High Court demands Rabbinate explain Jewish-status investigations

The Chief Rabbinate has initiated investigations into maternal relatives of citizens without them ever having approached it or the rabbinical courts.

Are you jewish enough for the rabbinate (photo credit: MARC ISRAEL SELLEM)
Are you jewish enough for the rabbinate
(photo credit: MARC ISRAEL SELLEM)
The High Court of Justice demanded that the Chief Rabbinate explain why it conducts Jewish-status investigations into Israeli citizens who have not approached it or the rabbinical courts for their services.
The interim decision by the High Court is the first time the Chief Rabbinate and the Rabbinical Courts Administration have been called to account for what amounts to the revocation by these bodies of the Jewish status of hundreds of Israeli citizens.
For many years, the Chief Rabbinate has demonstrated ever greater suspicion towards the Jewish status of immigrants from the former Soviet Union, and their children.
It has therefore made increasing use of rabbinical court Jewish status investigations, sending many hundreds of people to undergo this process to clarify their Jewish lineage.
This typically happens after the individual approaches the Chief Rabbinate or the rabbinical courts for a marriage license, sues for divorce or requires another service provided by these institutions.
In cases where the rabbinical court decides they are unable to determine the individual was Jewish, the Chief Rabbinate initially added such people to a blacklist of citizens who are unable to marry under its auspices.
But the Chief Rabbinate also initiated investigations into maternal relatives of such citizens without them ever having approached it or the rabbinical courts, or requested such a process.
It would inform such people about the investigations, and if they agreed would conduct them in full. If they declined, they would be added to its database of relatives whose Jewish status was in doubt.
The practical upshot of being added to the database is that the citizen in question would not be able to register to marry, or conduct any statutory process through the Chief Rabbinate, meaning effectively that their Jewish status had been revoked.
The rabbinical court investigation process has itself been criticized as overly suspicious of the subjects of such investigations, and overly reliant on the documentation of Soviet-era states, officials and clerks, without giving sufficient weight to traditional procedures within Jewish law of evaluating Jewish status.
The database compiled by the Chief Rabbinate has itself been used by the Interior Ministry for determining Jewish status regarding registration as Jewish in the state population registry.
In one case from 2018, two granddaughters and two great-grandchildren of a Holocaust survivor and a Soviet-era refusenik had their Jewish status revoked by the Interior Ministry due to determinations made on the basis of Chief Rabbinate and rabbinical court rulings.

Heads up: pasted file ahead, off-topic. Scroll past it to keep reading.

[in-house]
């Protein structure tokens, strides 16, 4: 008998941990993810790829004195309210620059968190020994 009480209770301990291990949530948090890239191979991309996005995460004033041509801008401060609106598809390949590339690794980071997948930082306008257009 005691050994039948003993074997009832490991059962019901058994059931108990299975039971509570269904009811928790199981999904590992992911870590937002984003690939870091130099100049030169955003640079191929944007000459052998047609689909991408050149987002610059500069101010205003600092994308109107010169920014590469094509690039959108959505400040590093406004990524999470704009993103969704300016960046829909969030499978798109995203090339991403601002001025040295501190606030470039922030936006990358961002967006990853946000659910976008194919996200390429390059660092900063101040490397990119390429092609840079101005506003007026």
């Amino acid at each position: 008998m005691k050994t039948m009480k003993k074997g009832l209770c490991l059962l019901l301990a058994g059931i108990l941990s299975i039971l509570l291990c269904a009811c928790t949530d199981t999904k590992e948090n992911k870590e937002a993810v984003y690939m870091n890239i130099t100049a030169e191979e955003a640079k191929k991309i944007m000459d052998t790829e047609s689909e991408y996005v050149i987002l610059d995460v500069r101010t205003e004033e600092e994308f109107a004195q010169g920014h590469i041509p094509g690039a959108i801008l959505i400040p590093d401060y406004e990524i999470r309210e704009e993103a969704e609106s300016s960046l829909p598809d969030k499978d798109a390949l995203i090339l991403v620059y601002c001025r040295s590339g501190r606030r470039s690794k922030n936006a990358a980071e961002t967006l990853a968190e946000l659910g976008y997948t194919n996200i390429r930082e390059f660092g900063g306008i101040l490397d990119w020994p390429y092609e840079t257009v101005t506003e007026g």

Attorney Elad Caplan of the ITIM organization, one of the NGOs that petitioned the High Court of Justice against third-party investigations, said the rabbinical courts are “compiling lists and databases about citizens without their consent,” and the court needed to intervene.
He argued that in no legal system in the country is an institution permitted to conduct such procedures and that this was why the High Court justices demanded the Chief Rabbinate explain and justify why it has undertaken such action.
“Where does the [rabbinical] court get the authority to examine the Judaism of a person who has not applied for a state marriage license or a divorce?” asked High Court President Justice Esther Hayut during the court hearings on the case.
“If there is doubt about an individual’s Jewish identity when he or she applies for a marriage license, the [rabbinical] court should ascertain his or her mother’s name, and conduct an investigation of the mother only,” said Hayut.
ITIM director Rabbi Seth Farber insisted that Jewish practice as determined by Jewish law has been to accept the Jewish status of those who say they are Jewish, and that the Chief Rabbinate is now undermining this position.
“For centuries, the Jewish people has followed the approach delineated in the Shulhan Aruch [Code of Jewish Law] that those who say they are Jewish should be believed and allowed to marry other Jews. This system, based on trust, has maintained the integrity of the Jewish people over generations,” said Farber.
“By rejecting it, the Chief Rabbinate has broken with Jewish tradition, and created a harmful rift in Israeli society. This week’s Supreme Court order gives us hope that the situation can be rectified, that hundreds of thousands of immigrants from the former Soviet Union can be recognized as legitimate members of the Jewish people, and that this form of institutionalized discrimination by Israel’s religious establishment can be ended.”
The Chief Rabbinate and Rabbinical Courts Administration have 60 days to respond to the High Court’s demand for clarification.